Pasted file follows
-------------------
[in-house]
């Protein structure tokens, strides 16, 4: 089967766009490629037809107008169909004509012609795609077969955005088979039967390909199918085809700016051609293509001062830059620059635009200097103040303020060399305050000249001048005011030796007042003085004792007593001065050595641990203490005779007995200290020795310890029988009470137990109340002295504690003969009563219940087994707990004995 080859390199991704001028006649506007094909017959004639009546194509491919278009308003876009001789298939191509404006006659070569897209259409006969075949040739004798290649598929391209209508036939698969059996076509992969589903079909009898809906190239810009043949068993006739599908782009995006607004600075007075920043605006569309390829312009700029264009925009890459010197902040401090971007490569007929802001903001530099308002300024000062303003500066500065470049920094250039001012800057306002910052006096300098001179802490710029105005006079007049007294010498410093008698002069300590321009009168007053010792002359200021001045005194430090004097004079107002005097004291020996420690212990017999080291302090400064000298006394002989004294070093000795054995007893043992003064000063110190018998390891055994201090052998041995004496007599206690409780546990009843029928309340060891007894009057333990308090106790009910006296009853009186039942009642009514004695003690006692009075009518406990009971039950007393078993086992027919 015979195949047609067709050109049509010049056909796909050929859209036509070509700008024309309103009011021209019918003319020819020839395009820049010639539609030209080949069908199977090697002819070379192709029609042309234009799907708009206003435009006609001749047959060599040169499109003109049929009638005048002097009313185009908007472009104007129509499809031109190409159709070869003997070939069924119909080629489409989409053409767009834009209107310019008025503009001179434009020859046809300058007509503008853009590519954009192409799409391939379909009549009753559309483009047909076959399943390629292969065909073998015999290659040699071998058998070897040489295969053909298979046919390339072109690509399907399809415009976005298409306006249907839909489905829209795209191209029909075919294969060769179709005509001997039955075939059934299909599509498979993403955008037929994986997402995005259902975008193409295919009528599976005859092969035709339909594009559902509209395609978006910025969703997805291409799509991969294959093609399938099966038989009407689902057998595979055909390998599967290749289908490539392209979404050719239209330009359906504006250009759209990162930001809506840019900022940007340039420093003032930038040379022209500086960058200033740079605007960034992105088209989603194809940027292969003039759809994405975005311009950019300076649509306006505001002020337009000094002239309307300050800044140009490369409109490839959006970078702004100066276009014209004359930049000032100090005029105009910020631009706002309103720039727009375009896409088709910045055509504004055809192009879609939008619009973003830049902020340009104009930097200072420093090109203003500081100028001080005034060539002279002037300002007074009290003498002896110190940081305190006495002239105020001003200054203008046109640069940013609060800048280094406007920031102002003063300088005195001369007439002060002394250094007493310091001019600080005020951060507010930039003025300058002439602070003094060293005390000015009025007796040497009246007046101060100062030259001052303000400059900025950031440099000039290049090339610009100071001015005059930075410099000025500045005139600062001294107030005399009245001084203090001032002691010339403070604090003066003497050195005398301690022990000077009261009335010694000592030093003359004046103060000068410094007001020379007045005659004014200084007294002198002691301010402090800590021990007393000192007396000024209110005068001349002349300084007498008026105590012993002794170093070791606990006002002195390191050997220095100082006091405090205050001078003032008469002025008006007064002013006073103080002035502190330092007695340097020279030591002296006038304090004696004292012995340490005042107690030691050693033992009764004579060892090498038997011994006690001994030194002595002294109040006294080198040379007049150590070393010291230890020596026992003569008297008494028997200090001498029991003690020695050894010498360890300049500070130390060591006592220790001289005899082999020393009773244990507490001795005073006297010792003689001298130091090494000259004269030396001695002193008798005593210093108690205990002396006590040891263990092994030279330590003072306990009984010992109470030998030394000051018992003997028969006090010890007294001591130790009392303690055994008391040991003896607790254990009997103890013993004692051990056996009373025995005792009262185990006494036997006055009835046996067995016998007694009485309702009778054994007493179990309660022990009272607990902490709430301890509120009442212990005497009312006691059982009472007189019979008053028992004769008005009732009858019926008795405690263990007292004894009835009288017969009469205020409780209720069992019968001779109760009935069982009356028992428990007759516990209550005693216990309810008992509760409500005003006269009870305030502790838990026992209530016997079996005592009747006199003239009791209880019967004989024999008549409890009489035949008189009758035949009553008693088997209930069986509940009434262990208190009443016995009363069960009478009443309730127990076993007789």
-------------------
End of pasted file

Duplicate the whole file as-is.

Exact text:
[in-house]
């Protein structure tokens, strides 16, 4: 089967766009490629037809107008169909004509012609795609077969955005088979039967390909199918085809700016051609293509001062830059620059635009200097103040303020060399305050000249001048005011030796007042003085004792007593001065050595641990203490005779007995200290020795310890029988009470137990109340002295504690003969009563219940087994707990004995 080859390199991704001028006649506007094909017959004639009546194509491919278009308003876009001789298939191509404006006659070569897209259409006969075949040739004798290649598929391209209508036939698969059996076509992969589903079909009898809906190239810009043949068993006739599908782009995006607004600075007075920043605006569309390829312009700029264009925009890459010197902040401090971007490569007929802001903001530099308002300024000062303003500066500065470049920094250039001012800057306002910052006096300098001179802490710029105005006079007049007294010498410093008698002069300590321009009168007053010792002359200021001045005194430090004097004079107002005097004291020996420690212990017999080291302090400064000298006394002989004294070093000795054995007893043992003064000063110190018998390891055994201090052998041995004496007599206690409780546990009843029928309340060891007894009057333990308090106790009910006296009853009186039942009642009514004695003690006692009075009518406990009971039950007393078993086992027919 015979195949047609067709050109049509010049056909796909050929859209036509070509700008024309309103009011021209019918003319020819020839395009820049010639539609030209080949069908199977090697002819070379192709029609042309234009799907708009206003435009006609001749047959060599040169499109003109049929009638005048002097009313185009908007472009104007129509499809031109190409159709070869003997070939069924119909080629489409989409053409767009834009209107310019008025503009001179434009020859046809300058007509503008853009590519954009192409799409391939379909009549009753559309483009047909076959399943390629292969065909073998015999290659040699071998058998070897040489295969053909298979046919390339072109690509399907399809415009976005298409306006249907839909489905829209795209191209029909075919294969060769179709005509001997039955075939059934299909599509498979993403955008037929994986997402995005259902975008193409295919009528599976005859092969035709339909594009559902509209395609978006910025969703997805291409799509991969294959093609399938099966038989009407689902057998595979055909390998599967290749289908490539392209979404050719239209330009359906504006250009759209990162930001809506840019900022940007340039420093003032930038040379022209500086960058200033740079605007960034992105088209989603194809940027292969003039759809994405975005311009950019300076649509306006505001002020337009000094002239309307300050800044140009490369409109490839959006970078702004100066276009014209004359930049000032100090005029105009910020631009706002309103720039727009375009896409088709910045055509504004055809192009879609939008619009973003830049902020340009104009930097200072420093090109203003500081100028001080005034060539002279002037300002007074009290003498002896110190940081305190006495002239105020001003200054203008046109640069940013609060800048280094406007920031102002003063300088005195001369007439002060002394250094007493310091001019600080005020951060507010930039003025300058002439602070003094060293005390000015009025007796040497009246007046101060100062030259001052303000400059900025950031440099000039290049090339610009100071001015005059930075410099000025500045005139600062001294107030005399009245001084203090001032002691010339403070604090003066003497050195005398301690022990000077009261009335010694000592030093003359004046103060000068410094007001020379007045005659004014200084007294002198002691301010402090800590021990007393000192007396000024209110005068001349002349300084007498008026105590012993002794170093070791606990006002002195390191050997220095100082006091405090205050001078003032008469002025008006007064002013006073103080002035502190330092007695340097020279030591002296006038304090004696004292012995340490005042107690030691050693033992009764004579060892090498038997011994006690001994030194002595002294109040006294080198040379007049150590070393010291230890020596026992003569008297008494028997200090001498029991003690020695050894010498360890300049500070130390060591006592220790001289005899082999020393009773244990507490001795005073006297010792003689001298130091090494000259004269030396001695002193008798005593210093108690205990002396006590040891263990092994030279330590003072306990009984010992109470030998030394000051018992003997028969006090010890007294001591130790009392303690055994008391040991003896607790254990009997103890013993004692051990056996009373025995005792009262185990006494036997006055009835046996067995016998007694009485309702009778054994007493179990309660022990009272607990902490709430301890509120009442212990005497009312006691059982009472007189019979008053028992004769008005009732009858019926008795405690263990007292004894009835009288017969009469205020409780209720069992019968001779109760009935069982009356028992428990007759516990209550005693216990309810008992509760409500005003006269009870305030502790838990026992209530016997079996005592009747006199003239009791209880019967004989024999008549409890009489035949008189009758035949009553008693088997209930069986509940009434262990208190009443016995009363069960009478009443309730127990076993007789």